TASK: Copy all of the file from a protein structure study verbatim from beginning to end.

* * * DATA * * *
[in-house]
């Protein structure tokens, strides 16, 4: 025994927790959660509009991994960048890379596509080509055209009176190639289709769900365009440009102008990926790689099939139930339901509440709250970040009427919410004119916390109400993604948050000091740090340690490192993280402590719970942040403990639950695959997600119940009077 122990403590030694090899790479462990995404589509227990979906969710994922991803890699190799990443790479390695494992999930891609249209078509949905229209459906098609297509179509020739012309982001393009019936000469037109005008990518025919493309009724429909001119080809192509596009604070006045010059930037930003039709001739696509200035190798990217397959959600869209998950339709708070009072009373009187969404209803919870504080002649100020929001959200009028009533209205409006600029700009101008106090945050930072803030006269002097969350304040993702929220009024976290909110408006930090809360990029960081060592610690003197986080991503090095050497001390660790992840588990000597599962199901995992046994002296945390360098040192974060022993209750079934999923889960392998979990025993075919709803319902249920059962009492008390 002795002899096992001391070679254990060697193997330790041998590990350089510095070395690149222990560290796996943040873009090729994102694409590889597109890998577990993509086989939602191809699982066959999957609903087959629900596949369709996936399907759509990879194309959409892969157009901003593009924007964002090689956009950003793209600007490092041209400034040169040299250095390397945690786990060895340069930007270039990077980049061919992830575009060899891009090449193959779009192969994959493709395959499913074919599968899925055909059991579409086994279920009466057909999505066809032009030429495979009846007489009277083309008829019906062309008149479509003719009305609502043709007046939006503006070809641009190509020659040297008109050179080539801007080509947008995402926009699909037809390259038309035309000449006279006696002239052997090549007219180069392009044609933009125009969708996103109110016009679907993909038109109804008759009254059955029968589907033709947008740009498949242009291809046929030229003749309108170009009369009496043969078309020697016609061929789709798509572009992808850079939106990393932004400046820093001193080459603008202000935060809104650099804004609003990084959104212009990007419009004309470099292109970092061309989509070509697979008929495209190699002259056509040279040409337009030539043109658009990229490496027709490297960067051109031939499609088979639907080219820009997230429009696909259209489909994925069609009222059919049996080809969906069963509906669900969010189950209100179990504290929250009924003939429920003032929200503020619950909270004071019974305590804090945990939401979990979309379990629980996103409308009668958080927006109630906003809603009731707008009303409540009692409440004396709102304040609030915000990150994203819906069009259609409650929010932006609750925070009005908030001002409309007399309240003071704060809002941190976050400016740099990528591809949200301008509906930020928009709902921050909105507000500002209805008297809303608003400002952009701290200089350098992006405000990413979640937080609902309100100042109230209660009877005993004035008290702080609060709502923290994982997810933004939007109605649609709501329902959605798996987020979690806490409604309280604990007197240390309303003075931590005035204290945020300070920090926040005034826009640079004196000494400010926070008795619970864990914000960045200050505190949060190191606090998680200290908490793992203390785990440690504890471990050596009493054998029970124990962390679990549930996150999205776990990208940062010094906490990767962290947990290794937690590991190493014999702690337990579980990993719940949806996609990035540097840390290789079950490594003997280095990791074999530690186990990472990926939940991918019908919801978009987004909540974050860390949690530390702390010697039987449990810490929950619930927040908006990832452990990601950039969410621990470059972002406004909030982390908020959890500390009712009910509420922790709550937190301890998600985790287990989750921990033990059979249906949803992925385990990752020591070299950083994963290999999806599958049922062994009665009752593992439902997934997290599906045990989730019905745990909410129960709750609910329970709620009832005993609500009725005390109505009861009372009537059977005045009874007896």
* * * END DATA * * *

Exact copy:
[in-house]
């Protein structure tokens, strides 16, 4: 025994927790959660509009991994960048890379596509080509055209009176190639289709769900365009440009102008990926790689099939139930339901509440709250970040009427919410004119916390109400993604948050000091740090340690490192993280402590719970942040403990639950695959997600119940009077 122990403590030694090899790479462990995404589509227990979906969710994922991803890699190799990443790479390695494992999930891609249209078509949905229209459906098609297509179509020739012309982001393009019936000469037109005008990518025919493309009724429909001119080809192509596009604070006045010059930037930003039709001739696509200035190798990217397959959600869209998950339709708070009072009373009187969404209803919870504080002649100020929001959200009028009533209205409006600029700009101008106090945050930072803030006269002097969350304040993702929220009024976290909110408006930090809360990029960081060592610690003197986080991503090095050497001390660790992840588990000597599962199901995992046994002296945390360098040192974060022993209750079934999923889960392998979990025993075919709803319902249920059962009492008390 002795002899096992001391070679254990060697193997330790041998590990350089510095070395690149222990560290796996943040873009090729994102694409590889597109890998577990993509086989939602191809699982066959999957609903087959629900596949369709996936399907759509990879194309959409892969157009901003593009924007964002090689956009950003793209600007490092041209400034040169040299250095390397945690786990060895340069930007270039990077980049061919992830575009060899891009090449193959779009192969994959493709395959499913074919599968899925055909059991579409086994279920009466057909999505066809032009030429495979009846007489009277083309008829019906062309008149479509003719009305609502043709007046939006503006070809641009190509020659040297008109050179080539801007080509947008995402926009699909037809390259038309035309000449006279006696002239052997090549007219180069392009044609933009125009969708996103109110016009679907993909038109109804008759009254059955029968589907033709947008740009498949242009291809046929030229003749309108170009009369009496043969078309020697016609061929789709798509572009992808850079939106990393932004400046820093001193080459603008202000935060809104650099804004609003990084959104212009990007419009004309470099292109970092061309989509070509697979008929495209190699002259056509040279040409337009030539043109658009990229490496027709490297960067051109031939499609088979639907080219820009997230429009696909259209489909994925069609009222059919049996080809969906069963509906669900969010189950209100179990504290929250009924003939429920003032929200503020619950909270004071019974305590804090945990939401979990979309379990629980996103409308009668958080927006109630906003809603009731707008009303409540009692409440004396709102304040609030915000990150994203819906069009259609409650929010932006609750925070009005908030001002409309007399309240003071704060809002941190976050400016740099990528591809949200301008509906930020928009709902921050909105507000500002209805008297809303608003400002952009701290200089350098992006405000990413979640937080609902309100100042109230209660009877005993004035008290702080609060709502923290994982997810933004939007109605649609709501329902959605798996987020979690806490409604309280604990007197240390309303003075931590005035204290945020300070920090926040005034826009640079004196000494400010926070008795619970864990914000960045200050505190949060190191606090998680200290908490793992203390785990440690504890471990050596009493054998029970124990962390679990549930996150999205776990990208940062010094906490990767962290947990290794937690590991190493014999702690337990579980990993719940949806996609990035540097840390290789079950490594003997280095990791074999530690186990990472990926939940991918019908919801978009987004909540974050860390949690530390702390010697039987449990810490929950619930927040908006990832452990990601950039969410621990470059972002406004909030982390908020959890500390009712009910509420922790709550937190301890998600985790287990989750921990033990059979249906949803992925385990990752020591070299950083994963290999999806599958049922062994009665009752593992439902997934997290599906045990989730019905745990909410129960709750609910329970709620009832005993609500009725005390109505009861009372009537059977005045009874007896």